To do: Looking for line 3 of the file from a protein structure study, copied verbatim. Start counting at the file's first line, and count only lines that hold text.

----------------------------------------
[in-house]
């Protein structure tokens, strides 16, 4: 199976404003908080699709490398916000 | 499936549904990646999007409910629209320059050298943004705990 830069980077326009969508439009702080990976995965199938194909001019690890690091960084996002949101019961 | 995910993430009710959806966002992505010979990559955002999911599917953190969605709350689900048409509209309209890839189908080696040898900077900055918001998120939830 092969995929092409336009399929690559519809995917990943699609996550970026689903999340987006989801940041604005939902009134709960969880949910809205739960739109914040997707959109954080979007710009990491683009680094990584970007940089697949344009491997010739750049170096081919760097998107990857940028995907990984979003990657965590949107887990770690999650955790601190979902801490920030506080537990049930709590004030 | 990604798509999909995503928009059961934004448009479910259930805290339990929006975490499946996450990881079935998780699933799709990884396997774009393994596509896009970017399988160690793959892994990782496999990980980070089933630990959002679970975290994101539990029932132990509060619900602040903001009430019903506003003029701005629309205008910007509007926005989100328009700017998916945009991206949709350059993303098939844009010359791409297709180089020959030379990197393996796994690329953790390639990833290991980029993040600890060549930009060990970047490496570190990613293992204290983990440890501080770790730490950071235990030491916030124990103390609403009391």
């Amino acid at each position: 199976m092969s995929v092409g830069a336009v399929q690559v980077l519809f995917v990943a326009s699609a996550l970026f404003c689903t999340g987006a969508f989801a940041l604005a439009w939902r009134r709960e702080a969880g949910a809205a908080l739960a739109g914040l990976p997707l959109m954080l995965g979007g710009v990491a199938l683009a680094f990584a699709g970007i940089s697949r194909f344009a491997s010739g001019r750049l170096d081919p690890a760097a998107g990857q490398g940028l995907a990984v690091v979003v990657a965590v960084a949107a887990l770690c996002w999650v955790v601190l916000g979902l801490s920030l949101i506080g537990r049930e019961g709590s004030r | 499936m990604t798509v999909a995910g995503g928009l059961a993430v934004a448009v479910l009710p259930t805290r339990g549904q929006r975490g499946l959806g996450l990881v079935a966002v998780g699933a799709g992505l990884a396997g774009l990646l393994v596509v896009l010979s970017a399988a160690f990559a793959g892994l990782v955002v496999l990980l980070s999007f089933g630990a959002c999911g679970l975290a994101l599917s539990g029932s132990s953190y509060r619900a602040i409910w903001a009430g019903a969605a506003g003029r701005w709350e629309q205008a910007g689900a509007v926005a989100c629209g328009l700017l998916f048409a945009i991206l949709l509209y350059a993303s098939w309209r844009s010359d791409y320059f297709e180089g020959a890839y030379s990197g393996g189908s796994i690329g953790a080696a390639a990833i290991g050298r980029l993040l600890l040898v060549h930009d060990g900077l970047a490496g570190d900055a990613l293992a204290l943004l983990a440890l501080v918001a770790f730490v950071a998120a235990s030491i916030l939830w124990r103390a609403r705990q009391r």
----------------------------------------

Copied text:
């Amino acid at each position: 199976m092969s995929v092409g830069a336009v399929q690559v980077l519809f995917v990943a326009s699609a996550l970026f404003c689903t999340g987006a969508f989801a940041l604005a439009w939902r009134r709960e702080a969880g949910a809205a908080l739960a739109g914040l990976p997707l959109m954080l995965g979007g710009v990491a199938l683009a680094f990584a699709g970007i940089s697949r194909f344009a491997s010739g001019r750049l170096d081919p690890a760097a998107g990857q490398g940028l995907a990984v690091v979003v990657a965590v960084a949107a887990l770690c996002w999650v955790v601190l916000g979902l801490s920030l949101i506080g537990r049930e019961g709590s004030r | 499936m990604t798509v999909a995910g995503g928009l059961a993430v934004a448009v479910l009710p259930t805290r339990g549904q929006r975490g499946l959806g996450l990881v079935a966002v998780g699933a799709g992505l990884a396997g774009l990646l393994v596509v896009l010979s970017a399988a160690f990559a793959g892994l990782v955002v496999l990980l980070s999007f089933g630990a959002c999911g679970l975290a994101l599917s539990g029932s132990s953190y509060r619900a602040i409910w903001a009430g019903a969605a506003g003029r701005w709350e629309q205008a910007g689900a509007v926005a989100c629209g328009l700017l998916f048409a945009i991206l949709l509209y350059a993303s098939w309209r844009s010359d791409y320059f297709e180089g020959a890839y030379s990197g393996g189908s796994i690329g953790a080696a390639a990833i290991g050298r980029l993040l600890l040898v060549h930009d060990g900077l970047a490496g570190d900055a990613l293992a204290l943004l983990a440890l501080v918001a770790f730490v950071a998120a235990s030491i916030l939830w124990r103390a609403r705990q009391r």